BUSINESSWEEK ONLINE : FEBRUARY 5, 2001 ISSUE
SPECIAL REPORT

AT&T: Breakup III


In its third restructuring since 1984, AT&T plans to break itself into four companies. Here's how the four units will stack up against the competition in 2002. The key characteristics of each unit are rated on a scale of one star, *, to four stars, ****.


AT&T WIRELESS

Revenue $10.3 billion
Cash flow $1.6 billion

HOW IT'S FARING
Fell to No. 3 as rivals joined forces to create Verizon Wireless and Cingular. Still, wireless is AT&T's most powerful growth engine. Its revenues soared 35% in 2000, beating the industry average.

RATING: **

GROWTH PROSPECTS
The future looks very bright. And AT&T Wireless is flush with nearly $20 billion in cash after its IPO and an investment from Japan's NTT DoCoMo. That should help it invest.

RATING: ****

LEADERSHIP
Some thought CEO John Zeglis, who had little wireless experience, was in over his head. But the DoCoMo deal was a coup.

RATING: ** 1/2


AT&T BROADBAND

Revenue $8.3 billion
Cash flow $2 billion

HOW IT'S FARING
Some 93% of revenues come from cable TV. It's also selling local phone service. Reached its sales targets in 2000 by giving away service for new users. Its spin-off won't be completed until 2002.

RATING: ** 1/2

GROWTH PROSPECTS
Solid, but execution is key. To meet Wall Street's 2001 growth target of 16%, AT&T Broadband must take off the training wheels and hit targets without giving cable phone service away.

RATING: ** 1/2

LEADERSHIP
CEO Dan Somers has hit subscriber targets so far, and his job is secure, insiders say.

RATING: **


AT&T BUSINESS SERVICES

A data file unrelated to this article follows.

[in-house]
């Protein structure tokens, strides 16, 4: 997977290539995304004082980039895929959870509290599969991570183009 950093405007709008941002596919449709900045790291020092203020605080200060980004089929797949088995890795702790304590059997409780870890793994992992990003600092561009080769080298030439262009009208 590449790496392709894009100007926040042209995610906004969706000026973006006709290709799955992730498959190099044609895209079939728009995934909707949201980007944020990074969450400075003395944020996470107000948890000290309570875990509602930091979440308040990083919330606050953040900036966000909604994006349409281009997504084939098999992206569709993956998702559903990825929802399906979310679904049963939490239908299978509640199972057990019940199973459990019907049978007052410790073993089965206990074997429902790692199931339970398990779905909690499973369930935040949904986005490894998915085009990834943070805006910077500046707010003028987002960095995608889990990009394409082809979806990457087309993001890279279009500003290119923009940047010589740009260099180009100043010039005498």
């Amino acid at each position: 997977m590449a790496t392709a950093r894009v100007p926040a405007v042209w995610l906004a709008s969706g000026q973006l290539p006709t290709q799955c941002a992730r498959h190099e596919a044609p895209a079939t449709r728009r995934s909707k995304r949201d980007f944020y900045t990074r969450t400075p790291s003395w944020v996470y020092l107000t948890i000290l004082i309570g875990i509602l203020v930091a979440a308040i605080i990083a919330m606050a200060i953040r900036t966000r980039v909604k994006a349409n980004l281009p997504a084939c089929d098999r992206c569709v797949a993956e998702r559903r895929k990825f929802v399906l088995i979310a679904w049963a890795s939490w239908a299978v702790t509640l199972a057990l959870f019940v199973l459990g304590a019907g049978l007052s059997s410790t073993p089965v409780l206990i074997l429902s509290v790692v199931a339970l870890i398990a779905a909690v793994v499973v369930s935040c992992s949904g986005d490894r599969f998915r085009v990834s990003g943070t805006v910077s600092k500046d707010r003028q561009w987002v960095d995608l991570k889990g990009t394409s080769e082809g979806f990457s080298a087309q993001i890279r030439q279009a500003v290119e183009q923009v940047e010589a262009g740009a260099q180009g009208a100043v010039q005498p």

Revenue $29.2 billion
Cash flow $10.5 billion

HOW IT'S FARING
Investors were counting on this unit to keep profits rolling in while AT&T dove into new businesses. But poor customer service and declining voice revenue overshadow rising data sales.

RATING: *

GROWTH PROSPECTS
The unit faces a rocky future. No amount of data growth may be enough to offset losses in long distance.

RATING: *

LEADERSHIP
The unit has had four leaders in the past 3 1/2 years. The current chief, Rick Roscitt, was supposed to be a star, but he dropped the ball over the past year. Industry observers say he's on the way out.

RATING: *


AT&T CONSUMER SERVICES

Revenue $19.3 billion
Cash flow $7 billion

HOW IT'S FARING
Consumer is the millstone around AT&T's neck. The restructuring was sparked by the need to isolate the problems here. But what will save Consumer from itself? It will be separated as a tracking stock in 2001.

RATING: 1/2

GROWTH PROSPECTS
None to speak of. Long-distance revenues shrank 11% in 2000, and the decline will worsen. AT&T hopes to compensate by selling high-speed Net access that will put it into competition with the Bells and AT&T's cable modems.

RATING: 1/2

LEADERSHIP
The unit has had three chiefs in four years. And neither of the current co-CEOs, Howard McNally and Bob Acquillina, has a chance of being named to the top job in the current CEO search.

RATING: *


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